food, recipe

Anzac Biscuits – in Denmark and Australia

Quintessentially Aussie – ANZAC Biscuits

Merle is an Aussie Grandma and a fantastic cook who released a book of Australian recipes, and one of the all-time favourites is reproduced here albeit with a few alterations.

The recipe is posted here, as it was Anzac Day, yesterday.

Every year on 25 April, Australians remember the Anzacs in memorial services in every suburb, in every city in Australia, and it is a national holiday. I would venture to say a sacred day in the consciousness of all Australians.

Anzac biscuits are named after the Australian and New Zealand Army troops who fought on the side of Britain during WWI. They were unfortunately slaughtered in an mistaken decision made by the British command.

Churchills error in the Dardenelles against the Turkish forces resulted in an atrocious loss of life and the soldiers who fought there have since achieved saint-like status in the minds of Australians and Kiwis.

These biscuits/cookies keep well for an extended period of time and were sent in tins to the troops fighting in the filthy trenches at Lone Pine and Anzac Cove in Turkey, by the mothers and sweethearts of those brave young men.

Mel Gibson immortalised the Anzac soldier’s spirit in the 1981 film “Gallipoli”.

I cooked the Anzacs at 180 degrees C… sorry Merle love, my oven is happier working at a higher temperature than yours.

Feel free to post what temperature worked for you, if you try the recipe…

Anzac Biscuits


  • 1 cup plain flour (approx 4 ounces)
  • 2 tsp ground ginger
  • 1 1/2 cups rolled oats
  • 1 cup desiccated coconut
  • 1 cup white sugar
  • 1 tbsp golden syrup
  • 2 tbsp boiling water
  • 1 tsp bicarb soda
  • 160 g butter, melted

Preheat Oven 170 Celsius

1. Sift flour, ginger in a mixing bowl and add coconuts, oats and sugar. Make a well in the centre
2. Stir in Golden syrup, boiling water and bicarb in a small bowl until combined. Add to the dry ingredients, along with the melted butter. Mix well
3. Take heaped teaspoons of mix and roll into small balls. Place on trays and flatten gently. Bake 6-7 minutes ( I baked them for 10 mins)
4. Cool on tray 10 mins til they firm up slightly.

The supreme sacrifice of those men in the cause of freedom, is truly something to eternally ponder about. “Lest we Forget”  

Now you can also try these biscuits, and tell me what you think.

Reproduced here for the Danish island school and the children who some years back organized an Australian morning tea as part of their tuition from their fabulous teach who unfortunately passed away some years ago.

RIP Teacher Andrea.

21 thoughts on “Anzac Biscuits – in Denmark and Australia”

  1. I recall being in Australia a couple of times on Anzac Day as it fell in our Easter Holidays. We returned home each time with some of the delicious biscuits. If I were to make them at home how many ounces would represent a cup in your measurements please?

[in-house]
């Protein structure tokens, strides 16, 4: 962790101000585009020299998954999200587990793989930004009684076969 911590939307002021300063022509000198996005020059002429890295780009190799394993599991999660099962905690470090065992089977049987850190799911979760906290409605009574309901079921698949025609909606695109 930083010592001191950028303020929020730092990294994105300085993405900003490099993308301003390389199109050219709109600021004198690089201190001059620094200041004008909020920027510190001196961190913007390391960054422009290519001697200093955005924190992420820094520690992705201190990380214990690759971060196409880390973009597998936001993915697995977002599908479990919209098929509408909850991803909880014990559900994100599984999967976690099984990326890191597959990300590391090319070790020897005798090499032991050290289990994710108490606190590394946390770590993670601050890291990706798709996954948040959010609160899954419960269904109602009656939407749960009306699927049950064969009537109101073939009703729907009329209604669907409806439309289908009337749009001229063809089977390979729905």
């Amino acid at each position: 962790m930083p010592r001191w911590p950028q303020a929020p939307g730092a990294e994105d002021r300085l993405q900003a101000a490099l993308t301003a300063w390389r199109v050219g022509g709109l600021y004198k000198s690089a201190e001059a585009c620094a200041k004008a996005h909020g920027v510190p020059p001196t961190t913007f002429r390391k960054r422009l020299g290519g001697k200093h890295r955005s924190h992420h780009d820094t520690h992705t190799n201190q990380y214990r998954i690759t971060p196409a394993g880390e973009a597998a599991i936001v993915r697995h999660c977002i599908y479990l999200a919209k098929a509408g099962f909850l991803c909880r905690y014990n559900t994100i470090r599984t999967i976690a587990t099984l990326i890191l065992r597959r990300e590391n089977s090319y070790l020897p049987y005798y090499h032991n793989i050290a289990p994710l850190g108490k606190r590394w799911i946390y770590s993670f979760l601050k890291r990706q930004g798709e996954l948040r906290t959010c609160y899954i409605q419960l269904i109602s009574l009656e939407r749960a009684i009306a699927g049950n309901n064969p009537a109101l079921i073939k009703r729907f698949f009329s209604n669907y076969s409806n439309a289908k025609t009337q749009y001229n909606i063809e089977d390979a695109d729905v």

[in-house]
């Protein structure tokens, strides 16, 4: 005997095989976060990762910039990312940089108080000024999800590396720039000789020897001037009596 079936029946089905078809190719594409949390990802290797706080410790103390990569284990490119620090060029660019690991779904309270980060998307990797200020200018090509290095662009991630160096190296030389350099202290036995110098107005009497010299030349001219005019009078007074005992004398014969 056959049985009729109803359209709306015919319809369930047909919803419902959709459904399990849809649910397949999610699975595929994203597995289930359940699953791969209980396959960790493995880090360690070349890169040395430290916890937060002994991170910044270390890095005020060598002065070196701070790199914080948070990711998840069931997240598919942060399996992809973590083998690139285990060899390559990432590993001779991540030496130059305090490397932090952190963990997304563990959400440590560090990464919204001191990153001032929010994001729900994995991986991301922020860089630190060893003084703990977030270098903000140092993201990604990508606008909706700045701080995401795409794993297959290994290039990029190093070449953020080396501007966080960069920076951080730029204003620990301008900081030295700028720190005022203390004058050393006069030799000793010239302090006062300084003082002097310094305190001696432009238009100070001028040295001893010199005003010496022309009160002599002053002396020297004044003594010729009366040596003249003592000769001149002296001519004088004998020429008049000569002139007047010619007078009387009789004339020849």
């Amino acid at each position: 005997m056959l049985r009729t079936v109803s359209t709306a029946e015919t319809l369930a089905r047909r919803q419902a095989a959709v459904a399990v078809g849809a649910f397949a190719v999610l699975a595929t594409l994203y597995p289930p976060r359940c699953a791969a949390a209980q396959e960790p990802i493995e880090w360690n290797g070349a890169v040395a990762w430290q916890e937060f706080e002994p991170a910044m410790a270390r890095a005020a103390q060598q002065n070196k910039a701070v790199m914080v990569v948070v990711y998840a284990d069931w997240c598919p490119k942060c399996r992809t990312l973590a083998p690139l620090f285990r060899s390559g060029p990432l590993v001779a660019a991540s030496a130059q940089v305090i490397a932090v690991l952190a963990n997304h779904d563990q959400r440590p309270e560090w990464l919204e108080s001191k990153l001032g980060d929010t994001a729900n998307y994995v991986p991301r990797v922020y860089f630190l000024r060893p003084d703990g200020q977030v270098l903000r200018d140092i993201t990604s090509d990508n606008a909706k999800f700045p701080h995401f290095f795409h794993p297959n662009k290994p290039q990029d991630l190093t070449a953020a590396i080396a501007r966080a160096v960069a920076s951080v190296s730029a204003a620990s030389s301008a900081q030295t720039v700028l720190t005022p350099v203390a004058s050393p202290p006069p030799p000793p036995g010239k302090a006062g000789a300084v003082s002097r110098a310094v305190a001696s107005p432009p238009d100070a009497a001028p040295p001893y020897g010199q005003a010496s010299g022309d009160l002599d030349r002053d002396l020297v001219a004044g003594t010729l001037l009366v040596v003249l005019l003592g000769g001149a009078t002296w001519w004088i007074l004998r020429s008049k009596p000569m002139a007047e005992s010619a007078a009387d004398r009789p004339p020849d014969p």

Liked by 1 person

    1. Hi Marion,
      Lovely to hear from you again. I wondered how you were going over you in this darn pandemic.
      It was great to hear that you know of and have previously enjoyed our Anzac biscuits.
      Did you try the supermarket version? If so, like anything fresh always tastes way better than packaged products, so I am sure you would be delighted with this recipe if you made Anzac biscuits for yourself at home.
      The biscuits do keep well for some time, unless there is very high humidity and the recipe is very forgiving.
      I have just now updated the post with the addition of a converted cup of flour to ounces, which I just weighed here for you. My scales tell me 1 standard Australian cup of plain flour weighs a teeny bit over 4 ounces. I posted a conversion chart on a previous post if that helps?

      Liked by 1 person

      1. That’s so kind Amanda. I’ll remember that for future reference too and get baking soon. I’ve only eaten the hotel/supermarket ones before so I’m sure these will be much nicer. Great to hear from you too! We are all fine here thank you and trust you are as well. Best wishes, Marion

        Liked by 1 person

      2. Yes we are fine and mostly unaffected by Covid as there is no cases in the community at all. Only in Quarantine which is strictly monitored. For once being so far away from everything had helped us control Covid outbreaks and who comes to our shores, so life continues much the same. We are only starting vaccinating now so we are behind the rest of the Western world.
        Good luck with making the biscuits. I hope you like the fresh version.

        Liked by 1 person

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